Beyer v. Litscher, 306 F.3d 504, 508 (7th Cir. 2002) (internal quotation marks and citation omitted) (original emphasis).*fn5 The factual situation presented in Beyer is on all fours with the instant action, and the Court finds the Seventh Circuit's reasoning persuasive and wholly applicable to Luckett's new claims for relief from his 1998 conviction and sentence. As a result, the Court finds that the new claims do not amount to an abuse of the writ and are not barred under 28 U.S.C. § 2244(b) as a second or successive petition. Upon consideration, the Court also rejects Respondent's argument that Luckett consciously waived his right to pursue his current claims in the course of prosecuting his earlier petition, particularly as the Court concludes that Luckett was not required to bring these claims in the earlier action.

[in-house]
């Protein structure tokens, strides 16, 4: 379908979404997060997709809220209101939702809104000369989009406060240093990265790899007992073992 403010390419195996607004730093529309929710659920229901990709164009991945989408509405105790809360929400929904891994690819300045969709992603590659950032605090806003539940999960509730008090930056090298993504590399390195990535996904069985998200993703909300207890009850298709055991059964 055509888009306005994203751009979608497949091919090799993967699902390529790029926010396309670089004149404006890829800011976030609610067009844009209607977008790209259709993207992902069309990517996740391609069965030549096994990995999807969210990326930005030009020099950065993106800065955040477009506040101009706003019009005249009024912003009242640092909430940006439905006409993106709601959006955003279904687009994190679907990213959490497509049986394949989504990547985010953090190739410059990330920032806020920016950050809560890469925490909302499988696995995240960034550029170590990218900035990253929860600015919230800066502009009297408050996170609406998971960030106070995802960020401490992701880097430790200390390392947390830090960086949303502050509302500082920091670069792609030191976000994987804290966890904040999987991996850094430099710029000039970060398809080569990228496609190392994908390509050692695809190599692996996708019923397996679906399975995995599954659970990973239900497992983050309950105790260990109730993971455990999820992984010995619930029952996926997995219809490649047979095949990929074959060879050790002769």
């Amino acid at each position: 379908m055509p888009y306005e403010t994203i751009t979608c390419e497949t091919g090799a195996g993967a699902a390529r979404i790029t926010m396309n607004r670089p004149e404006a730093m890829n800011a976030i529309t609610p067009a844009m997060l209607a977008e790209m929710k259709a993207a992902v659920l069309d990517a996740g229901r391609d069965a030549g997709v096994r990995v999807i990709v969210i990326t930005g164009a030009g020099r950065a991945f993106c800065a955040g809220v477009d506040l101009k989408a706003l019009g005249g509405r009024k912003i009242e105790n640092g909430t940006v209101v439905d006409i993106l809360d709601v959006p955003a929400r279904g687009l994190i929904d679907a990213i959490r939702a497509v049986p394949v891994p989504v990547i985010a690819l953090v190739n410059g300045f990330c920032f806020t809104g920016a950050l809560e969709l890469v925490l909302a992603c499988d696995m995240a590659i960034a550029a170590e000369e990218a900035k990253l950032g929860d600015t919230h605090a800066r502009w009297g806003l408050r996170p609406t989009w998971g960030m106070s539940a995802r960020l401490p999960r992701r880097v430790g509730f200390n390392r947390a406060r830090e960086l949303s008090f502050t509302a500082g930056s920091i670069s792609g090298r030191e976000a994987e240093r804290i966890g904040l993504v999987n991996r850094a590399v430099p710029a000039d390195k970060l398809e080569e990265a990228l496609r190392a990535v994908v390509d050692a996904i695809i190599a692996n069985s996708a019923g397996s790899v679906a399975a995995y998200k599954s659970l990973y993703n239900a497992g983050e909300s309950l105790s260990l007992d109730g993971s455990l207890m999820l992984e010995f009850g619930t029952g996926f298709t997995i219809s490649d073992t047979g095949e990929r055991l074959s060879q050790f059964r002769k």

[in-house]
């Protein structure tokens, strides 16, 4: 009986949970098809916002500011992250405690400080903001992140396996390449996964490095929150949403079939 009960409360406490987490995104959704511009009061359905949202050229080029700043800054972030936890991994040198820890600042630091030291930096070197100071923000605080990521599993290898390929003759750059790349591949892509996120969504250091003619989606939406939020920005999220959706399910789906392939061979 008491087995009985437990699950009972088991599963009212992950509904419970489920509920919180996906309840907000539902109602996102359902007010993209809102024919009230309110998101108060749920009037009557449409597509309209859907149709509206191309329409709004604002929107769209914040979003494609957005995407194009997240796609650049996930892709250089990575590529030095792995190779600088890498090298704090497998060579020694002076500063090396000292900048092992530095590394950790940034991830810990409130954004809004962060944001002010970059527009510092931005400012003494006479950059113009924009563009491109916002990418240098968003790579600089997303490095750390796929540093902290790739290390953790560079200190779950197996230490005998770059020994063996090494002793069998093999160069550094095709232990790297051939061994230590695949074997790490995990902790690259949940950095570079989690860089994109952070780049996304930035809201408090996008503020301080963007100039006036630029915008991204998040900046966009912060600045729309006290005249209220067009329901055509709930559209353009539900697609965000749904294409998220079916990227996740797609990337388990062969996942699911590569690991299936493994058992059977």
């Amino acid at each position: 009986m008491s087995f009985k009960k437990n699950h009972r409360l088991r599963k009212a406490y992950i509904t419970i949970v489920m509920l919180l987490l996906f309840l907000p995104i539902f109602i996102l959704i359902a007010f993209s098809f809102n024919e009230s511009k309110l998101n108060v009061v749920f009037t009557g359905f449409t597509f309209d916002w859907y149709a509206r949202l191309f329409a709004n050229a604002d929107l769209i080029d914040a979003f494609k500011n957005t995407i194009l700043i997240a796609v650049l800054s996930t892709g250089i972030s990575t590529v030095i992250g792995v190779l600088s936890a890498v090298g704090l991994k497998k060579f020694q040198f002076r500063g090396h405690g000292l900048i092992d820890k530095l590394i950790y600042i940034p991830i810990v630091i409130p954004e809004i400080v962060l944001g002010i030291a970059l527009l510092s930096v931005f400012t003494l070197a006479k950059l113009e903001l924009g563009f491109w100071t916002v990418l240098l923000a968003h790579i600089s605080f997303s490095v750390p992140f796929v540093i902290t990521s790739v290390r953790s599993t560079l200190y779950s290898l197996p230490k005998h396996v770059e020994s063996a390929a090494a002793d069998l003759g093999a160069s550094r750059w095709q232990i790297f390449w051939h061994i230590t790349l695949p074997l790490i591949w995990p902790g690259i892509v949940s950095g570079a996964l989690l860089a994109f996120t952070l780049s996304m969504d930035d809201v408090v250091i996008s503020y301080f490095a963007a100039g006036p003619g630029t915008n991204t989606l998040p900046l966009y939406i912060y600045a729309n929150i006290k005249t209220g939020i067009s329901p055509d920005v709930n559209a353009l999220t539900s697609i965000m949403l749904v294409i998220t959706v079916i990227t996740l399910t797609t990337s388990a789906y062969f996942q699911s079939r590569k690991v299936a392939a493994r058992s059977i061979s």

For all of the foregoing reasons, the Court rejects Respondent's argument that the Court lacks jurisdiction to consider Luckett's claims for relief, without prejudice to the Respondent renewing this argument in a comprehensive response to this petition, and Respondent will be directed to submit a particularized response to the petition. An order consistent with this memorandum follows.

Martin C. Carlson United States Magistrate Judge